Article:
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We are no strangers to grief, loss, injustice, and pain. Before Jesus left this world he let us know that we will have trouble (John 16:33) and scripture repeatedly tells us that we will face trials. In our lowest moments we are tempted to either put on a strong face to mask the pain or we allow the condition of our heart to create distance in our relationship with God. God is big enough to handle our emotions and invites us to lean into a spiritual practice called lament.

Lament is a prayer in pain where we turn to God.

We can lament with words, silence, tears, and through writing. Over ⅓ of the Psalms are dedicated to lament. We lament both individually and as a community. Communal lament is a form of solidarity and allows us to sit in the pain of others and weep with those who weep. Lament is something we can all grow in practicing, yet it is not our ultimate landing place. Confident trust in God is the final destination of all laments.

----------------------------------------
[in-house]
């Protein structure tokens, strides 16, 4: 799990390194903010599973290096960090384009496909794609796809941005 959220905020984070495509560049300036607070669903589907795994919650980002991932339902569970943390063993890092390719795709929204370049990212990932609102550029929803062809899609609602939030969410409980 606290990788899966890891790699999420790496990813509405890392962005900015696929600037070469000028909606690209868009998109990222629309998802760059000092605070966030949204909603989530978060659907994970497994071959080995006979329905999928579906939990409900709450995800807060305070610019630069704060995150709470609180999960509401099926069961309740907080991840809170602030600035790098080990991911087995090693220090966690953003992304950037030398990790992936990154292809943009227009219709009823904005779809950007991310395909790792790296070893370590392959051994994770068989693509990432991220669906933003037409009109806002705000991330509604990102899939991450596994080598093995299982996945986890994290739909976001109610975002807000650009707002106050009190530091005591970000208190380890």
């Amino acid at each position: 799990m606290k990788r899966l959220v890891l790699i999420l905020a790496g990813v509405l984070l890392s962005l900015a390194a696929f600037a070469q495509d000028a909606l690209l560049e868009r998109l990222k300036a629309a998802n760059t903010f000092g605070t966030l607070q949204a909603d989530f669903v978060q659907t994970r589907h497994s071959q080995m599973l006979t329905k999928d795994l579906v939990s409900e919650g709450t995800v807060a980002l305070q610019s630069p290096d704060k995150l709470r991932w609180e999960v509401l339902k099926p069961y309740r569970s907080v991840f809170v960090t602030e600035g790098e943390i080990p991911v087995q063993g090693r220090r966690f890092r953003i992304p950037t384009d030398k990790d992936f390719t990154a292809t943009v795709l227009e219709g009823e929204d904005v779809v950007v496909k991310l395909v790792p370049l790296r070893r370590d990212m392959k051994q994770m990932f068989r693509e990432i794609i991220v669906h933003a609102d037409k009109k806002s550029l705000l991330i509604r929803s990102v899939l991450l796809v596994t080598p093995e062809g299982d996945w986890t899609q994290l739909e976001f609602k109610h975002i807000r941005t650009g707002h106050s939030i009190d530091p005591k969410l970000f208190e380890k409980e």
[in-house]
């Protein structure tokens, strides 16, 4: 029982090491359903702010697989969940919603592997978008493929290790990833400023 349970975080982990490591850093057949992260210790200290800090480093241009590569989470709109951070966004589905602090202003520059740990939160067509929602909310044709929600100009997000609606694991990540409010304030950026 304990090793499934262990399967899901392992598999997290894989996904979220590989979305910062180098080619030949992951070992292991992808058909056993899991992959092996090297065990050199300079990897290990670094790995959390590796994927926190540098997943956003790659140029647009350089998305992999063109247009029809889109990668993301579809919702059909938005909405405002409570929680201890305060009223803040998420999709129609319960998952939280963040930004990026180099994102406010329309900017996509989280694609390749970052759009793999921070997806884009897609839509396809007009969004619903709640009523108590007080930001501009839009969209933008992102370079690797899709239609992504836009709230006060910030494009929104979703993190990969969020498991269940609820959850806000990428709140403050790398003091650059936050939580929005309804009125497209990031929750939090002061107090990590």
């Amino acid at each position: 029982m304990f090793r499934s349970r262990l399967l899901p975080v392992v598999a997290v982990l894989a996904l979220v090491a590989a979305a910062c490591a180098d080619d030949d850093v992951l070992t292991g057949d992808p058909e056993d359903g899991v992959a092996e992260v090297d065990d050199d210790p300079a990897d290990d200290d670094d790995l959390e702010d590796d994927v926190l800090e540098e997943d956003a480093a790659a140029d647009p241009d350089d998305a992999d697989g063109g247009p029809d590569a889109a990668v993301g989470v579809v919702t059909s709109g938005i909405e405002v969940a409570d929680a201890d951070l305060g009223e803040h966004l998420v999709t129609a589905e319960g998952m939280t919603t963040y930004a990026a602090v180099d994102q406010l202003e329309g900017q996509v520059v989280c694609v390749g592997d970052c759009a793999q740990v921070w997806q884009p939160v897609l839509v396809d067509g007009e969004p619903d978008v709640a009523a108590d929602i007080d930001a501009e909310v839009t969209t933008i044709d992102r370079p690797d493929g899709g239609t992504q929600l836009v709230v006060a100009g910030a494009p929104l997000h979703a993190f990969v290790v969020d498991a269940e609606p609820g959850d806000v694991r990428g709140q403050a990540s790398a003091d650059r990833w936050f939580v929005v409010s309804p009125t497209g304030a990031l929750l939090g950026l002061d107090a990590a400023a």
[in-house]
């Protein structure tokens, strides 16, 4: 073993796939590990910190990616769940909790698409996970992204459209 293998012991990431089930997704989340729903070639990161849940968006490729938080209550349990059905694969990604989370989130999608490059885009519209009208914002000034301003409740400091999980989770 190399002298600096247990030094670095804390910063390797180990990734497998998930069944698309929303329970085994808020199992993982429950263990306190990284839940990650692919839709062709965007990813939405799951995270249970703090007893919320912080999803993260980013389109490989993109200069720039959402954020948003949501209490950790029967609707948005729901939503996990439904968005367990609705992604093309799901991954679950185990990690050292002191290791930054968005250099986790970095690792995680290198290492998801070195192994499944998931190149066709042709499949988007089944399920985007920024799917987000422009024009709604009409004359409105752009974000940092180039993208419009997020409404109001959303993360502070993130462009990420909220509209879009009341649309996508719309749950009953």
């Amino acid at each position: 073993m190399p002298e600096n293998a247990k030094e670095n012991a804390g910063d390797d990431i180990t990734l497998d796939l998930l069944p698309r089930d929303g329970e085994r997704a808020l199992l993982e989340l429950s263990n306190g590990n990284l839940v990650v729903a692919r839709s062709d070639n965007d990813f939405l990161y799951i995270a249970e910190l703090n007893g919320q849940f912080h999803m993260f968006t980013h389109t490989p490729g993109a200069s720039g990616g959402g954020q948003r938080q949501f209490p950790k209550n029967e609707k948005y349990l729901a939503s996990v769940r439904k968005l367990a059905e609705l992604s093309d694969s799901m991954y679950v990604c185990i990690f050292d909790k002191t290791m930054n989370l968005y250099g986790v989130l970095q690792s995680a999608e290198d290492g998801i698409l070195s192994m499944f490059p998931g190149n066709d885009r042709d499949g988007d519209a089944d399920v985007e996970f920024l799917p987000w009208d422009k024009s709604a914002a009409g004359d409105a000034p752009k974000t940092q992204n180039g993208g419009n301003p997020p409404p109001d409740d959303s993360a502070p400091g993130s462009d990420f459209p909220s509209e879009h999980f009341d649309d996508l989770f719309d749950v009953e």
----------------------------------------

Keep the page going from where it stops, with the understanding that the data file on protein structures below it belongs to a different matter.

“Lament reminds us that God is present not only in the triumph of our day to day life, but also in the suffering of our day to day life.” 

- Soong-Chan Rah


  • Read and meditate on a Psalm of lament.

    • Psalm 5

    • Psalm 12

    • Psalm 13

    • Psalm 22

    • Psalm 42

    • Psalm 77

    • Psalm 130

    • Psalm 137

  • Write the lament of your heart following the pattern in Psalms.

    • CRY OUT and tell God how you honestly feel (Ps 13:1-2) 

    • ASK God for help and what you need (Ps 13:3-4)

    • AFFIRMATION of trust in God even in the midst of our pain (Ps 13:5-6)

  • Practice sitting in the pain of those in your community

    • Be a compassionate presence

* Lament is a process, so if you can only cry out or ask for help that is okay.



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The Louder Song.jpeg



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